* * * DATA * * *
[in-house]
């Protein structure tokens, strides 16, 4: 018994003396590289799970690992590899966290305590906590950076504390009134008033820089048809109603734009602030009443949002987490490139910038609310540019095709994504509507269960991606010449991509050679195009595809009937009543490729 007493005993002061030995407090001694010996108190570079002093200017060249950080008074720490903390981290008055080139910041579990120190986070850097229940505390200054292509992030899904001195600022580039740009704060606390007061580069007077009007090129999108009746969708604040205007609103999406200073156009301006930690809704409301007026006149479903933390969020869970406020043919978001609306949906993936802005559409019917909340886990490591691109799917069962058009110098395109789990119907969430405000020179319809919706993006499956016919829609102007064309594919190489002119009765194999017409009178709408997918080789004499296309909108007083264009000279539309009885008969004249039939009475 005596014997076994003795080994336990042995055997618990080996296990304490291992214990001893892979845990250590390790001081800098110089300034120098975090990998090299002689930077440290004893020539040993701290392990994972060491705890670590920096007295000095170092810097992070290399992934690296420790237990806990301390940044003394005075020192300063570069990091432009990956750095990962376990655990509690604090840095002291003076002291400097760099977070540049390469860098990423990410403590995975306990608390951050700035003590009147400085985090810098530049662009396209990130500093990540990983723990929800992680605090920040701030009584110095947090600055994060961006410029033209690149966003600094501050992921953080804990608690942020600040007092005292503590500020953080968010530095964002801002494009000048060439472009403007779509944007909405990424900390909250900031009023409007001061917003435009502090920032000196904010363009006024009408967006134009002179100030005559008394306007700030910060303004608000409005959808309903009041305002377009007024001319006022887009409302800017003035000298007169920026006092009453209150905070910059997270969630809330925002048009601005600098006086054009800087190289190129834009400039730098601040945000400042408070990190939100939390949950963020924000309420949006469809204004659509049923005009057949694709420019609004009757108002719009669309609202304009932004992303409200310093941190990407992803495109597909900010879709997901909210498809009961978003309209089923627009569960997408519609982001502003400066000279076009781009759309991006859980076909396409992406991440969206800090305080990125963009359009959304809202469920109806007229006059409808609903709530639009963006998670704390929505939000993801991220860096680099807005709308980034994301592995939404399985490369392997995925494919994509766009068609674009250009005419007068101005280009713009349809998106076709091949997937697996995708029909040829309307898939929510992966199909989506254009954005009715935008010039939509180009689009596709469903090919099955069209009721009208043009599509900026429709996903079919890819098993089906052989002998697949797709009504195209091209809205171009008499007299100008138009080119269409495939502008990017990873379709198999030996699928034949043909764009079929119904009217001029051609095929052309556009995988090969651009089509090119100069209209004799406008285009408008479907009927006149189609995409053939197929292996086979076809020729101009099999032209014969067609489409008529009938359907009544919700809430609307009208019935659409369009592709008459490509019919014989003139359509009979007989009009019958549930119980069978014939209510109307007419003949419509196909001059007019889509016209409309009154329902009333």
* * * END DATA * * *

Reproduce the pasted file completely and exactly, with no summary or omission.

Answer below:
[in-house]
């Protein structure tokens, strides 16, 4: 018994003396590289799970690992590899966290305590906590950076504390009134008033820089048809109603734009602030009443949002987490490139910038609310540019095709994504509507269960991606010449991509050679195009595809009937009543490729 007493005993002061030995407090001694010996108190570079002093200017060249950080008074720490903390981290008055080139910041579990120190986070850097229940505390200054292509992030899904001195600022580039740009704060606390007061580069007077009007090129999108009746969708604040205007609103999406200073156009301006930690809704409301007026006149479903933390969020869970406020043919978001609306949906993936802005559409019917909340886990490591691109799917069962058009110098395109789990119907969430405000020179319809919706993006499956016919829609102007064309594919190489002119009765194999017409009178709408997918080789004499296309909108007083264009000279539309009885008969004249039939009475 005596014997076994003795080994336990042995055997618990080996296990304490291992214990001893892979845990250590390790001081800098110089300034120098975090990998090299002689930077440290004893020539040993701290392990994972060491705890670590920096007295000095170092810097992070290399992934690296420790237990806990301390940044003394005075020192300063570069990091432009990956750095990962376990655990509690604090840095002291003076002291400097760099977070540049390469860098990423990410403590995975306990608390951050700035003590009147400085985090810098530049662009396209990130500093990540990983723990929800992680605090920040701030009584110095947090600055994060961006410029033209690149966003600094501050992921953080804990608690942020600040007092005292503590500020953080968010530095964002801002494009000048060439472009403007779509944007909405990424900390909250900031009023409007001061917003435009502090920032000196904010363009006024009408967006134009002179100030005559008394306007700030910060303004608000409005959808309903009041305002377009007024001319006022887009409302800017003035000298007169920026006092009453209150905070910059997270969630809330925002048009601005600098006086054009800087190289190129834009400039730098601040945000400042408070990190939100939390949950963020924000309420949006469809204004659509049923005009057949694709420019609004009757108002719009669309609202304009932004992303409200310093941190990407992803495109597909900010879709997901909210498809009961978003309209089923627009569960997408519609982001502003400066000279076009781009759309991006859980076909396409992406991440969206800090305080990125963009359009959304809202469920109806007229006059409808609903709530639009963006998670704390929505939000993801991220860096680099807005709308980034994301592995939404399985490369392997995925494919994509766009068609674009250009005419007068101005280009713009349809998106076709091949997937697996995708029909040829309307898939929510992966199909989506254009954005009715935008010039939509180009689009596709469903090919099955069209009721009208043009599509900026429709996903079919890819098993089906052989002998697949797709009504195209091209809205171009008499007299100008138009080119269409495939502008990017990873379709198999030996699928034949043909764009079929119904009217001029051609095929052309556009995988090969651009089509090119100069209209004799406008285009408008479907009927006149189609995409053939197929292996086979076809020729101009099999032209014969067609489409008529009938359907009544919700809430609307009208019935659409369009592709008459490509019919014989003139359509009979007989009009019958549930119980069978014939209510109307007419003949419509196909001059007019889509016209409309009154329902009333």